This, this, this: But the sinner, or inner child, desperately listens for the indicative voice: for some news relevant to his plight. That desperation is the only place an honest approach to the Law can leave us.
Oh my goodness, I know this desperation! Do you?
I’ve heard the accusing voice of the Law, over and over again: “I ordered you to do this. You failed. And now you deserve death and hell.” So now I listen desperately for the indicative voice of the gospel: Christ says, “Child, here’s what I’ve done for you. I’ve become your failures; I’ve suffered your condemnation; I’ve died your death. Now I’ll give you my life: it’s free; it’s perfect; you can’t ruin it. In fact, in me you’re perfect.”
What is that cliché about Paul’s letter to the Romans? Something like, “It has to make you sinner before it can save you”? Close enough… Anyway, it’s true. The role of the Law is to make us (or, rather, ensure that we know ourselves as) sinners. Otherwise the good news of Jesus Christ can’t penetrate that armor of self-justification that leads to both a lifetime of disappointment in ourselves and an eternity in hell.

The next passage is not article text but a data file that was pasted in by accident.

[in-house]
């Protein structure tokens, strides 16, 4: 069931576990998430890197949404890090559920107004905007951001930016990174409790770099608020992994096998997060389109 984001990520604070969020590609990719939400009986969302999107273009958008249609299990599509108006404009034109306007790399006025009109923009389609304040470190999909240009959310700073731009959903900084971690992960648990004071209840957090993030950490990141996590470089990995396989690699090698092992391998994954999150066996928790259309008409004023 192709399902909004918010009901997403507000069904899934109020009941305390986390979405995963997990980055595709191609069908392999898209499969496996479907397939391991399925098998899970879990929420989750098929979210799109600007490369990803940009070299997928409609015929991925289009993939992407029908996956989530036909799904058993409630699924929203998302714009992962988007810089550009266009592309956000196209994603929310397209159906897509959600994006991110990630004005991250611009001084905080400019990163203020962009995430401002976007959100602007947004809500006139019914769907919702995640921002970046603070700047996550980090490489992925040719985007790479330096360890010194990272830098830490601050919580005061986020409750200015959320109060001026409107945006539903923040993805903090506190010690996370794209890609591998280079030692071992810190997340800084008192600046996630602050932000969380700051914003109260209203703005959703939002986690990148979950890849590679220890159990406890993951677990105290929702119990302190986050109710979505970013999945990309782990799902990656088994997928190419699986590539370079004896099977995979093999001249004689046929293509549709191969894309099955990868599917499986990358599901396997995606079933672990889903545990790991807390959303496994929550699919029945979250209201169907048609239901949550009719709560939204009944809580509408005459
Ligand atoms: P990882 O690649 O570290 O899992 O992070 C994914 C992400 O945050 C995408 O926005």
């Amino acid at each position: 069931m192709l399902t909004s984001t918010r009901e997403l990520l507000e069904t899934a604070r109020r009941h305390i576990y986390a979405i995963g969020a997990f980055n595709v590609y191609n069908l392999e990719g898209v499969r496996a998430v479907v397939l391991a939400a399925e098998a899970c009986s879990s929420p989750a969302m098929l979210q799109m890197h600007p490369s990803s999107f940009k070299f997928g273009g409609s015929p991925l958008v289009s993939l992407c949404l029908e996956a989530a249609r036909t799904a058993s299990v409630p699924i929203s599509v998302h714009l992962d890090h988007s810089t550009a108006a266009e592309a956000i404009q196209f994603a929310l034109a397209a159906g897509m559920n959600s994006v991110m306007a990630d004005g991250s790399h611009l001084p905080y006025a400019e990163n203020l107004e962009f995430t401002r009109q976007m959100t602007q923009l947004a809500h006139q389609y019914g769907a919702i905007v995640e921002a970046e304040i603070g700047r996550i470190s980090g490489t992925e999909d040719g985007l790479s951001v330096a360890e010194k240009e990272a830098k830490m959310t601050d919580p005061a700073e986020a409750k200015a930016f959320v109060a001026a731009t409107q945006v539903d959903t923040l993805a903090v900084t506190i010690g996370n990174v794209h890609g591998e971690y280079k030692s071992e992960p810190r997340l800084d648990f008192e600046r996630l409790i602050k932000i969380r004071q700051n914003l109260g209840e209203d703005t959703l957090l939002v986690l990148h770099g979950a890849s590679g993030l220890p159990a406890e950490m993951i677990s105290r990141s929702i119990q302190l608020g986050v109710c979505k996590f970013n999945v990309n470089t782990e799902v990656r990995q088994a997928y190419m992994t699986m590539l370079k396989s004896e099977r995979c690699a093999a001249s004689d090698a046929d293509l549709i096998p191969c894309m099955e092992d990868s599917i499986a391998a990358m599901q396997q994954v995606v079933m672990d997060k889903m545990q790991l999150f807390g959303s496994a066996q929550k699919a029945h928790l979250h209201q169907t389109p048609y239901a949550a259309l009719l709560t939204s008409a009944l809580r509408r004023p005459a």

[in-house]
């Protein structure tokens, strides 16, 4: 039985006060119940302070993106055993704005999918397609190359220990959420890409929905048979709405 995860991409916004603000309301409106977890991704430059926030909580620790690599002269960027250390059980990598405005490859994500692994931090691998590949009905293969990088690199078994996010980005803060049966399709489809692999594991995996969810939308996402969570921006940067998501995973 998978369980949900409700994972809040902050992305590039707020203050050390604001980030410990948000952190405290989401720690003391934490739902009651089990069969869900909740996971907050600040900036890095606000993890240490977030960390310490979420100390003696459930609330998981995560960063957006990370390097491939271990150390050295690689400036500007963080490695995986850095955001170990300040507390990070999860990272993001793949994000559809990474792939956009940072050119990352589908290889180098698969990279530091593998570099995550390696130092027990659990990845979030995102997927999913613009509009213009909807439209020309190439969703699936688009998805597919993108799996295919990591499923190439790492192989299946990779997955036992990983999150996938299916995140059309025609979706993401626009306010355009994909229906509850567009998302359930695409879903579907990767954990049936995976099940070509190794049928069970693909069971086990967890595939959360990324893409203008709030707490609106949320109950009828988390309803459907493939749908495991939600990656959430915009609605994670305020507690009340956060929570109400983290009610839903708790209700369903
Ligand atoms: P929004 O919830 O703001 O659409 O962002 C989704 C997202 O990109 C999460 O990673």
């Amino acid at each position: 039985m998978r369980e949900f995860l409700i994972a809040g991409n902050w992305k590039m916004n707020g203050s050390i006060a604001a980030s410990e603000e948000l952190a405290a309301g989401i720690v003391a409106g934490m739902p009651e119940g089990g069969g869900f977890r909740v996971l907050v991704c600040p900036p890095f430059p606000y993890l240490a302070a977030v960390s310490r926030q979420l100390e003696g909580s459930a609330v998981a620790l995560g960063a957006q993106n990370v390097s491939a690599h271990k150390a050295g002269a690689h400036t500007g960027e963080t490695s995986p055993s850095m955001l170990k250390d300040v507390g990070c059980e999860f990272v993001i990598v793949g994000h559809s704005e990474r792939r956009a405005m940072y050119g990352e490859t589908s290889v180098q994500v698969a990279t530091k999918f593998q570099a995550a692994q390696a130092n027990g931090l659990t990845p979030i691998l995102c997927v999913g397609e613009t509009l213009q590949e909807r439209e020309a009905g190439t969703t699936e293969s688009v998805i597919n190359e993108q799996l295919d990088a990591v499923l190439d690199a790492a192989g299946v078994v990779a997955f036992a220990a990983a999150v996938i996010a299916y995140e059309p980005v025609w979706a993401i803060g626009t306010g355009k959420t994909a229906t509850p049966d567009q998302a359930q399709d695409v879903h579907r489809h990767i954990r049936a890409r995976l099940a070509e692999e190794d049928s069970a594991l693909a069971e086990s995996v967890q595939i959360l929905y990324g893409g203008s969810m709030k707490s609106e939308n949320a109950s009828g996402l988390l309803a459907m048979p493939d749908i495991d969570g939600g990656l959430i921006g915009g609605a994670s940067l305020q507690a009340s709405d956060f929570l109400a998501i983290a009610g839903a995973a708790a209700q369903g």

1. William McDavid, Ethan Richardson, and David Zahl, Law and Gospel: A Theology for Sinners (and Saints) (Charlottesville, VA: Mockingbird, 2015), 36-7.
2. Ibid., 37-8.